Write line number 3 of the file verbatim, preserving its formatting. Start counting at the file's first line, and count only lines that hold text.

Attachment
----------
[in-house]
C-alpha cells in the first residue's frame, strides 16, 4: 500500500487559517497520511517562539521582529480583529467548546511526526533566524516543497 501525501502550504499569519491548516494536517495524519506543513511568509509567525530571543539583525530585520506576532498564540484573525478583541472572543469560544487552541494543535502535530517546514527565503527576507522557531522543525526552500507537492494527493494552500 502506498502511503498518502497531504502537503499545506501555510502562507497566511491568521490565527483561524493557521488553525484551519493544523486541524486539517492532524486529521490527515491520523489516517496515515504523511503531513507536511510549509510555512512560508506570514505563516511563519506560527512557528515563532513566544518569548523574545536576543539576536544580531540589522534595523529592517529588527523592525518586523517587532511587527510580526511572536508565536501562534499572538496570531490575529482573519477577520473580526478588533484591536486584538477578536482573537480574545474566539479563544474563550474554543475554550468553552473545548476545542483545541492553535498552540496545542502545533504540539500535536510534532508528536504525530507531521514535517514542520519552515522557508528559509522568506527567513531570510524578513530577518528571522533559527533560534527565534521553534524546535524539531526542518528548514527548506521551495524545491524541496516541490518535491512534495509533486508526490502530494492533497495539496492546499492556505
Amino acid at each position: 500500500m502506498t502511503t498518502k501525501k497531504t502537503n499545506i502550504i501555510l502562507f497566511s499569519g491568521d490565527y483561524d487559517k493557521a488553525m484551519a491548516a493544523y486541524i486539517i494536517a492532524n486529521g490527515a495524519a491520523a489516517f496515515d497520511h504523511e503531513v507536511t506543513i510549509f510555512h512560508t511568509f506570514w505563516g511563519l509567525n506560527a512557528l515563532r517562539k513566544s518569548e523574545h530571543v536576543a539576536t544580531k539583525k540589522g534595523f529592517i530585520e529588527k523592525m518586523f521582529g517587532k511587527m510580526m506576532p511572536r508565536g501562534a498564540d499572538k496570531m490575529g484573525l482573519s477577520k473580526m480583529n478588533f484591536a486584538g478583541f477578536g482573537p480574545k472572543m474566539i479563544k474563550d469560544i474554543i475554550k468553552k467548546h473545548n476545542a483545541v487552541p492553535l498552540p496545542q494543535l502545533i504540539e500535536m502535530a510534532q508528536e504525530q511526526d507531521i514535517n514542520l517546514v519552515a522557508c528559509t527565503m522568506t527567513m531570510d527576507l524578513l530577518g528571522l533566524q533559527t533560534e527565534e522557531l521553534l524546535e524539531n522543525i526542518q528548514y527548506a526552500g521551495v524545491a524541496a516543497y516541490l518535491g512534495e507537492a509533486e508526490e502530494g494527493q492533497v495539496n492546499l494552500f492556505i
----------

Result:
Amino acid at each position: 500500500m502506498t502511503t498518502k501525501k497531504t502537503n499545506i502550504i501555510l502562507f497566511s499569519g491568521d490565527y483561524d487559517k493557521a488553525m484551519a491548516a493544523y486541524i486539517i494536517a492532524n486529521g490527515a495524519a491520523a489516517f496515515d497520511h504523511e503531513v507536511t506543513i510549509f510555512h512560508t511568509f506570514w505563516g511563519l509567525n506560527a512557528l515563532r517562539k513566544s518569548e523574545h530571543v536576543a539576536t544580531k539583525k540589522g534595523f529592517i530585520e529588527k523592525m518586523f521582529g517587532k511587527m510580526m506576532p511572536r508565536g501562534a498564540d499572538k496570531m490575529g484573525l482573519s477577520k473580526m480583529n478588533f484591536a486584538g478583541f477578536g482573537p480574545k472572543m474566539i479563544k474563550d469560544i474554543i475554550k468553552k467548546h473545548n476545542a483545541v487552541p492553535l498552540p496545542q494543535l502545533i504540539e500535536m502535530a510534532q508528536e504525530q511526526d507531521i514535517n514542520l517546514v519552515a522557508c528559509t527565503m522568506t527567513m531570510d527576507l524578513l530577518g528571522l533566524q533559527t533560534e527565534e522557531l521553534l524546535e524539531n522543525i526542518q528548514y527548506a526552500g521551495v524545491a524541496a516543497y516541490l518535491g512534495e507537492a509533486e508526490e502530494g494527493q492533497v495539496n492546499l494552500f492556505i